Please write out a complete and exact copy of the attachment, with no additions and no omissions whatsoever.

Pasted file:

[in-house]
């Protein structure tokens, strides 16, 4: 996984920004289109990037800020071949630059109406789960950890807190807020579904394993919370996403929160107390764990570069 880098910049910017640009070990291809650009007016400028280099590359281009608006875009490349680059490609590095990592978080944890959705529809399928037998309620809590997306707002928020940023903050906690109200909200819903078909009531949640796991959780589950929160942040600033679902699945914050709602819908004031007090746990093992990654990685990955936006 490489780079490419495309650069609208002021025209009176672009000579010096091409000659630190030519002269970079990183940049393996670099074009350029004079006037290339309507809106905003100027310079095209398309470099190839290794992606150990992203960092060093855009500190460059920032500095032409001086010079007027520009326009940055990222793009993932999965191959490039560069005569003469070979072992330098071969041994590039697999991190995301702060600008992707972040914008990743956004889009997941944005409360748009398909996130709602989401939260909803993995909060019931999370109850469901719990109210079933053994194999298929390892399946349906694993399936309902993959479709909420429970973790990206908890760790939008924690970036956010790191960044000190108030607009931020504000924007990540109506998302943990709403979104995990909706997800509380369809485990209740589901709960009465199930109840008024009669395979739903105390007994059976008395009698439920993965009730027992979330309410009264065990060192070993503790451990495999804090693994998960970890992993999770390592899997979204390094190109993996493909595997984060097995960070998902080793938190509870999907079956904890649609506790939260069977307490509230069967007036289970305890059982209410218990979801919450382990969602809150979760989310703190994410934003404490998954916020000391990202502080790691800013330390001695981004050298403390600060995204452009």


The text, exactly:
[in-house]
């Protein structure tokens, strides 16, 4: 996984920004289109990037800020071949630059109406789960950890807190807020579904394993919370996403929160107390764990570069 880098910049910017640009070990291809650009007016400028280099590359281009608006875009490349680059490609590095990592978080944890959705529809399928037998309620809590997306707002928020940023903050906690109200909200819903078909009531949640796991959780589950929160942040600033679902699945914050709602819908004031007090746990093992990654990685990955936006 490489780079490419495309650069609208002021025209009176672009000579010096091409000659630190030519002269970079990183940049393996670099074009350029004079006037290339309507809106905003100027310079095209398309470099190839290794992606150990992203960092060093855009500190460059920032500095032409001086010079007027520009326009940055990222793009993932999965191959490039560069005569003469070979072992330098071969041994590039697999991190995301702060600008992707972040914008990743956004889009997941944005409360748009398909996130709602989401939260909803993995909060019931999370109850469901719990109210079933053994194999298929390892399946349906694993399936309902993959479709909420429970973790990206908890760790939008924690970036956010790191960044000190108030607009931020504000924007990540109506998302943990709403979104995990909706997800509380369809485990209740589901709960009465199930109840008024009669395979739903105390007994059976008395009698439920993965009730027992979330309410009264065990060192070993503790451990495999804090693994998960970890992993999770390592899997979204390094190109993996493909595997984060097995960070998902080793938190509870999907079956904890649609506790939260069977307490509230069967007036289970305890059982209410218990979801919450382990969602809150979760989310703190994410934003404490998954916020000391990202502080790691800013330390001695981004050298403390600060995204452009």